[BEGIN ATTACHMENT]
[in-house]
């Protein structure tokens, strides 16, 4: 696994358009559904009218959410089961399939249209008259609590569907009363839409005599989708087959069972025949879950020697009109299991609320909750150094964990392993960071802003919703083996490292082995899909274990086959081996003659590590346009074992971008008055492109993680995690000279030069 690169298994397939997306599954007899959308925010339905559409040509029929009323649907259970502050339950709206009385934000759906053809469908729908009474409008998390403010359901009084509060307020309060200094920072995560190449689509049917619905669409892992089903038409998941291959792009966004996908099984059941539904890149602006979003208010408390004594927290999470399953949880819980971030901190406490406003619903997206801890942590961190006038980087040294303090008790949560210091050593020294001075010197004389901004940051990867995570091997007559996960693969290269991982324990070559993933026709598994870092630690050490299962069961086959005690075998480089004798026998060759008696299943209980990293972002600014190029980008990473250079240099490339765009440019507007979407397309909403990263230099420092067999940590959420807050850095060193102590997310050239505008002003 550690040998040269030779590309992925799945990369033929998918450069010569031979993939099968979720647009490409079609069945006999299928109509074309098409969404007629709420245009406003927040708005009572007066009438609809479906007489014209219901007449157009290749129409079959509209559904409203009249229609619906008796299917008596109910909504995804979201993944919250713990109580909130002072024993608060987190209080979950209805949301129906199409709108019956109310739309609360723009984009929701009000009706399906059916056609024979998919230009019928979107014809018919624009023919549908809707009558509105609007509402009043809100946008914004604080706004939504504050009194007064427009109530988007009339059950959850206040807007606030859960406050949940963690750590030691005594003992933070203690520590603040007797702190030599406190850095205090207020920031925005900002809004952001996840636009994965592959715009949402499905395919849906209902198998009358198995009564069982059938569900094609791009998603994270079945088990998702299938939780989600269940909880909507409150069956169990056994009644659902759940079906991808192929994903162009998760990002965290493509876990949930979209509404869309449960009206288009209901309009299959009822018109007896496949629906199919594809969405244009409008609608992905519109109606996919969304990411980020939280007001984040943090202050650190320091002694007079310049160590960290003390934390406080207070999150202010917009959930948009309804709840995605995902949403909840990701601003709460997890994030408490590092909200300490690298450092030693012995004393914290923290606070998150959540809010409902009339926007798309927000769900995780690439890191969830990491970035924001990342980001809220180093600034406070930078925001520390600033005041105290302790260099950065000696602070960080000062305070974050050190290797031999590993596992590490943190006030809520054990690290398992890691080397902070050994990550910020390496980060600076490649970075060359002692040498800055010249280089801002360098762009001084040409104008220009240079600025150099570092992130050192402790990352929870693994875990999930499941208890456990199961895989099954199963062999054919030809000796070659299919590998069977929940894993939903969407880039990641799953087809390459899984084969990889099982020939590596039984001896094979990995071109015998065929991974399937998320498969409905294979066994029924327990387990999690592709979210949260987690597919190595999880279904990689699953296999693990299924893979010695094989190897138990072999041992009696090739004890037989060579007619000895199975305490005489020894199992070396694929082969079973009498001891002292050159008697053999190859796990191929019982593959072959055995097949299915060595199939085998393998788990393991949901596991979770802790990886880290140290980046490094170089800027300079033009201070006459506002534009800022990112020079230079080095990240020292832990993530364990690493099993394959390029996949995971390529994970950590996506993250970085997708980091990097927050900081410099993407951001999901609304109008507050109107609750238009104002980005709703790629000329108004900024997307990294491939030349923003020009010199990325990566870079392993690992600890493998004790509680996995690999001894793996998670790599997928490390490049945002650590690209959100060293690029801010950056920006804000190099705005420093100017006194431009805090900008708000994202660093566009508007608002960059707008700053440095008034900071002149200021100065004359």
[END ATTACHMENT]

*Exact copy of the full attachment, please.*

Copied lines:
[in-house]
């Protein structure tokens, strides 16, 4: 696994358009559904009218959410089961399939249209008259609590569907009363839409005599989708087959069972025949879950020697009109299991609320909750150094964990392993960071802003919703083996490292082995899909274990086959081996003659590590346009074992971008008055492109993680995690000279030069 690169298994397939997306599954007899959308925010339905559409040509029929009323649907259970502050339950709206009385934000759906053809469908729908009474409008998390403010359901009084509060307020309060200094920072995560190449689509049917619905669409892992089903038409998941291959792009966004996908099984059941539904890149602006979003208010408390004594927290999470399953949880819980971030901190406490406003619903997206801890942590961190006038980087040294303090008790949560210091050593020294001075010197004389901004940051990867995570091997007559996960693969290269991982324990070559993933026709598994870092630690050490299962069961086959005690075998480089004798026998060759008696299943209980990293972002600014190029980008990473250079240099490339765009440019507007979407397309909403990263230099420092067999940590959420807050850095060193102590997310050239505008002003 550690040998040269030779590309992925799945990369033929998918450069010569031979993939099968979720647009490409079609069945006999299928109509074309098409969404007629709420245009406003927040708005009572007066009438609809479906007489014209219901007449157009290749129409079959509209559904409203009249229609619906008796299917008596109910909504995804979201993944919250713990109580909130002072024993608060987190209080979950209805949301129906199409709108019956109310739309609360723009984009929701009000009706399906059916056609024979998919230009019928979107014809018919624009023919549908809707009558509105609007509402009043809100946008914004604080706004939504504050009194007064427009109530988007009339059950959850206040807007606030859960406050949940963690750590030691005594003992933070203690520590603040007797702190030599406190850095205090207020920031925005900002809004952001996840636009994965592959715009949402499905395919849906209902198998009358198995009564069982059938569900094609791009998603994270079945088990998702299938939780989600269940909880909507409150069956169990056994009644659902759940079906991808192929994903162009998760990002965290493509876990949930979209509404869309449960009206288009209901309009299959009822018109007896496949629906199919594809969405244009409008609608992905519109109606996919969304990411980020939280007001984040943090202050650190320091002694007079310049160590960290003390934390406080207070999150202010917009959930948009309804709840995605995902949403909840990701601003709460997890994030408490590092909200300490690298450092030693012995004393914290923290606070998150959540809010409902009339926007798309927000769900995780690439890191969830990491970035924001990342980001809220180093600034406070930078925001520390600033005041105290302790260099950065000696602070960080000062305070974050050190290797031999590993596992590490943190006030809520054990690290398992890691080397902070050994990550910020390496980060600076490649970075060359002692040498800055010249280089801002360098762009001084040409104008220009240079600025150099570092992130050192402790990352929870693994875990999930499941208890456990199961895989099954199963062999054919030809000796070659299919590998069977929940894993939903969407880039990641799953087809390459899984084969990889099982020939590596039984001896094979990995071109015998065929991974399937998320498969409905294979066994029924327990387990999690592709979210949260987690597919190595999880279904990689699953296999693990299924893979010695094989190897138990072999041992009696090739004890037989060579007619000895199975305490005489020894199992070396694929082969079973009498001891002292050159008697053999190859796990191929019982593959072959055995097949299915060595199939085998393998788990393991949901596991979770802790990886880290140290980046490094170089800027300079033009201070006459506002534009800022990112020079230079080095990240020292832990993530364990690493099993394959390029996949995971390529994970950590996506993250970085997708980091990097927050900081410099993407951001999901609304109008507050109107609750238009104002980005709703790629000329108004900024997307990294491939030349923003020009010199990325990566870079392993690992600890493998004790509680996995690999001894793996998670790599997928490390490049945002650590690209959100060293690029801010950056920006804000190099705005420093100017006194431009805090900008708000994202660093566009508007608002960059707008700053440095008034900071002149200021100065004359």